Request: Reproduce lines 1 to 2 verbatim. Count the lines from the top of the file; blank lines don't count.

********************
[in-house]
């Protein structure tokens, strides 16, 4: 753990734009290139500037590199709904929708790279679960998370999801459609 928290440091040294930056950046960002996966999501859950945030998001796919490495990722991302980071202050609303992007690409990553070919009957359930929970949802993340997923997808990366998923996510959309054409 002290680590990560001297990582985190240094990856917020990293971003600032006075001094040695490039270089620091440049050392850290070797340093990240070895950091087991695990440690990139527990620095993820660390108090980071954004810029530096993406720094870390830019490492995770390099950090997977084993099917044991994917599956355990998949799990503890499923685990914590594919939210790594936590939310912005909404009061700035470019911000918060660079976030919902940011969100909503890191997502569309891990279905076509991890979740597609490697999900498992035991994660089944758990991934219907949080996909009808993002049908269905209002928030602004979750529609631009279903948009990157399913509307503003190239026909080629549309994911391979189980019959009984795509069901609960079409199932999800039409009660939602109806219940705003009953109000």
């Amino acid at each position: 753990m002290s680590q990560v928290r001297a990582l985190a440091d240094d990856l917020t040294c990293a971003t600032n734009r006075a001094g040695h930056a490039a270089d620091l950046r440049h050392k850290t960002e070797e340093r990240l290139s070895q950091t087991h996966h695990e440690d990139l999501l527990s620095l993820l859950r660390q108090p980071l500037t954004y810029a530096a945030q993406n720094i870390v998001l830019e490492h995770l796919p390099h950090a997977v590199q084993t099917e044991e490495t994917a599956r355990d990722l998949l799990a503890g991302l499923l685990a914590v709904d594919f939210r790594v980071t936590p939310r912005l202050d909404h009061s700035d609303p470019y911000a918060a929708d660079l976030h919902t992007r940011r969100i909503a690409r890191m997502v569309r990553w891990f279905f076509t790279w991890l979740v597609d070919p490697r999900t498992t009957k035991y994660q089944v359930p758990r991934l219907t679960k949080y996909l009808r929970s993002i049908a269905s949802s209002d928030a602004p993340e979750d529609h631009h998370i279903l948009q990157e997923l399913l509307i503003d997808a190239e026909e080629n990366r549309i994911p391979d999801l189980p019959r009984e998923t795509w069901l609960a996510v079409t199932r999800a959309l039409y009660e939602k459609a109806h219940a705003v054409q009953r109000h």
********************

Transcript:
[in-house]
């Protein structure tokens, strides 16, 4: 753990734009290139500037590199709904929708790279679960998370999801459609 928290440091040294930056950046960002996966999501859950945030998001796919490495990722991302980071202050609303992007690409990553070919009957359930929970949802993340997923997808990366998923996510959309054409 002290680590990560001297990582985190240094990856917020990293971003600032006075001094040695490039270089620091440049050392850290070797340093990240070895950091087991695990440690990139527990620095993820660390108090980071954004810029530096993406720094870390830019490492995770390099950090997977084993099917044991994917599956355990998949799990503890499923685990914590594919939210790594936590939310912005909404009061700035470019911000918060660079976030919902940011969100909503890191997502569309891990279905076509991890979740597609490697999900498992035991994660089944758990991934219907949080996909009808993002049908269905209002928030602004979750529609631009279903948009990157399913509307503003190239026909080629549309994911391979189980019959009984795509069901609960079409199932999800039409009660939602109806219940705003009953109000």